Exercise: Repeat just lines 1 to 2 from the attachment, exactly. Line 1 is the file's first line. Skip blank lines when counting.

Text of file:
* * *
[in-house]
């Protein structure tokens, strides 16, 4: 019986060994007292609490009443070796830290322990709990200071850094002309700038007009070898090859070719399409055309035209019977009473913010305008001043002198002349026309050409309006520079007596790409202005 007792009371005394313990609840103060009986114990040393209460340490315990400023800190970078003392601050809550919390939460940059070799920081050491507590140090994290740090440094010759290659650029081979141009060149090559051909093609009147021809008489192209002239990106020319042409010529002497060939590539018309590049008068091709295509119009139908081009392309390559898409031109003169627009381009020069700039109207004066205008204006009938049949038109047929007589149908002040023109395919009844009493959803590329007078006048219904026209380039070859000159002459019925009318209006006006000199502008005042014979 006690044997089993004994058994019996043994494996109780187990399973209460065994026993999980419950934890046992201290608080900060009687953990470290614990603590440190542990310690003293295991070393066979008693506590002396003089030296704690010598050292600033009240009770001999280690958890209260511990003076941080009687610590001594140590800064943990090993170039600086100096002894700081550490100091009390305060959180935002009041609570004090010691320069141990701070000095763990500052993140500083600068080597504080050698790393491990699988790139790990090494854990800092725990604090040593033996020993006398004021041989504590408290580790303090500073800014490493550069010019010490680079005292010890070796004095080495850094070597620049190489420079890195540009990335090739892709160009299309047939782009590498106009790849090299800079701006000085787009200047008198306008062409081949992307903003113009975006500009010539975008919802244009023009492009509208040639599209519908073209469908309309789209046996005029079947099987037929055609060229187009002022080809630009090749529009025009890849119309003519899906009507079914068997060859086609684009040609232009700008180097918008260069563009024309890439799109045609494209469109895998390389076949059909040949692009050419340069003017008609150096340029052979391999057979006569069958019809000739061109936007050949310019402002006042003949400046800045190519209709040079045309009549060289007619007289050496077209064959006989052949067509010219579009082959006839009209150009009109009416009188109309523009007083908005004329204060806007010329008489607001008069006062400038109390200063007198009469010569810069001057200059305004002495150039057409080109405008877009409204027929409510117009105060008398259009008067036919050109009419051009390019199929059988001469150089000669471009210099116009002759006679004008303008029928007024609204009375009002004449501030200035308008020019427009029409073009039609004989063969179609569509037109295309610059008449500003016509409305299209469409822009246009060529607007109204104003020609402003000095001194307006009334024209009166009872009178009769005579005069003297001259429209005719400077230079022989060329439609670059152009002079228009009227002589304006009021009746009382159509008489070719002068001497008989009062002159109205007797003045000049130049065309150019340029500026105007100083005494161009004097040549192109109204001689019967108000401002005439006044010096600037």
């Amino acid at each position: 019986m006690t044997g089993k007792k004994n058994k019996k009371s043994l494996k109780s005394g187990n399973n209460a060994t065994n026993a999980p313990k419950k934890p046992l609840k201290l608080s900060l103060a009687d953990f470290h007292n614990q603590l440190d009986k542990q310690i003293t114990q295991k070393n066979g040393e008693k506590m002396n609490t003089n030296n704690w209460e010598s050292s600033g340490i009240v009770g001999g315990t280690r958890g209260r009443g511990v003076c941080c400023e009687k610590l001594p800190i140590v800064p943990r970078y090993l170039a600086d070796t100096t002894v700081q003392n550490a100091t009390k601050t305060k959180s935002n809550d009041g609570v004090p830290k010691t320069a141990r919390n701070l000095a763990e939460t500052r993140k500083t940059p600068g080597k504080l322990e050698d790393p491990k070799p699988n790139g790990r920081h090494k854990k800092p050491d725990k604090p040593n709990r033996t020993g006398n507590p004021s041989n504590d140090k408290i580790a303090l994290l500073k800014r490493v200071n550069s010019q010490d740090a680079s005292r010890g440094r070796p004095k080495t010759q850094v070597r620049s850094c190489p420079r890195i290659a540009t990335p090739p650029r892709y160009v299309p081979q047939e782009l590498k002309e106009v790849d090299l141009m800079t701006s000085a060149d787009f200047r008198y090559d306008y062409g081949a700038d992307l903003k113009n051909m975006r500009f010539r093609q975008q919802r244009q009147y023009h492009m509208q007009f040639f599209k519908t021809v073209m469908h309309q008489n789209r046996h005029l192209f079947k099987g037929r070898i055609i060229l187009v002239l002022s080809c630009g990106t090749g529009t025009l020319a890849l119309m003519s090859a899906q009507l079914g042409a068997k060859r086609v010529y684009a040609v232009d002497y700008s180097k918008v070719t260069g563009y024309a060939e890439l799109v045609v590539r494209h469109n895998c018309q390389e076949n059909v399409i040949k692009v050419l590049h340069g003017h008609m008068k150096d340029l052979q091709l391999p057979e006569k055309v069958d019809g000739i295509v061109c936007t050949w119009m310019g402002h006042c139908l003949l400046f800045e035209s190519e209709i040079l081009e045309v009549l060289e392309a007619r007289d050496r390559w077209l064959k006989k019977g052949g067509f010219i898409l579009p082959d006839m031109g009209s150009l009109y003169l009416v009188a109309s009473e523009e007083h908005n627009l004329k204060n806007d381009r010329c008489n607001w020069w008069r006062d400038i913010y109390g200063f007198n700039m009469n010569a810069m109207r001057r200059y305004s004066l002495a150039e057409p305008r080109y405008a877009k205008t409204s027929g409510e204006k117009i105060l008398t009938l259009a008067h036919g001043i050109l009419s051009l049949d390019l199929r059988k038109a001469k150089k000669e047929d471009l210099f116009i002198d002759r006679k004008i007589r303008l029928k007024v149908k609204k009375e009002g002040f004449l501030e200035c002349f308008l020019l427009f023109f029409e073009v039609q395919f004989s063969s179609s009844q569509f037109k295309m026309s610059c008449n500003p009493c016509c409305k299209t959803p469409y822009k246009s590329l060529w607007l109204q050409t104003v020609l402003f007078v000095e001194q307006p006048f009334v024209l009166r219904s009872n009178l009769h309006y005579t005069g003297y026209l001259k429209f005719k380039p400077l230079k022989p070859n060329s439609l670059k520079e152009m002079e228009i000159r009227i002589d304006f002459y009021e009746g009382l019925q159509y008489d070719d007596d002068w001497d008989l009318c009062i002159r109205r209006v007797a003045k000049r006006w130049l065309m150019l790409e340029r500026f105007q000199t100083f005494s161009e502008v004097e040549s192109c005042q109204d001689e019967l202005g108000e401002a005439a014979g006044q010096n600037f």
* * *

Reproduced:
[in-house]
């Protein structure tokens, strides 16, 4: 019986060994007292609490009443070796830290322990709990200071850094002309700038007009070898090859070719399409055309035209019977009473913010305008001043002198002349026309050409309006520079007596790409202005 007792009371005394313990609840103060009986114990040393209460340490315990400023800190970078003392601050809550919390939460940059070799920081050491507590140090994290740090440094010759290659650029081979141009060149090559051909093609009147021809008489192209002239990106020319042409010529002497060939590539018309590049008068091709295509119009139908081009392309390559898409031109003169627009381009020069700039109207004066205008204006009938049949038109047929007589149908002040023109395919009844009493959803590329007078006048219904026209380039070859000159002459019925009318209006006006000199502008005042014979 006690044997089993004994058994019996043994494996109780187990399973209460065994026993999980419950934890046992201290608080900060009687953990470290614990603590440190542990310690003293295991070393066979008693506590002396003089030296704690010598050292600033009240009770001999280690958890209260511990003076941080009687610590001594140590800064943990090993170039600086100096002894700081550490100091009390305060959180935002009041609570004090010691320069141990701070000095763990500052993140500083600068080597504080050698790393491990699988790139790990090494854990800092725990604090040593033996020993006398004021041989504590408290580790303090500073800014490493550069010019010490680079005292010890070796004095080495850094070597620049190489420079890195540009990335090739892709160009299309047939782009590498106009790849090299800079701006000085787009200047008198306008062409081949992307903003113009975006500009010539975008919802244009023009492009509208040639599209519908073209469908309309789209046996005029079947099987037929055609060229187009002022080809630009090749529009025009890849119309003519899906009507079914068997060859086609684009040609232009700008180097918008260069563009024309890439799109045609494209469109895998390389076949059909040949692009050419340069003017008609150096340029052979391999057979006569069958019809000739061109936007050949310019402002006042003949400046800045190519209709040079045309009549060289007619007289050496077209064959006989052949067509010219579009082959006839009209150009009109009416009188109309523009007083908005004329204060806007010329008489607001008069006062400038109390200063007198009469010569810069001057200059305004002495150039057409080109405008877009409204027929409510117009105060008398259009008067036919050109009419051009390019199929059988001469150089000669471009210099116009002759006679004008303008029928007024609204009375009002004449501030200035308008020019427009029409073009039609004989063969179609569509037109295309610059008449500003016509409305299209469409822009246009060529607007109204104003020609402003000095001194307006009334024209009166009872009178009769005579005069003297001259429209005719400077230079022989060329439609670059152009002079228009009227002589304006009021009746009382159509008489070719002068001497008989009062002159109205007797003045000049130049065309150019340029500026105007100083005494161009004097040549192109109204001689019967108000401002005439006044010096600037």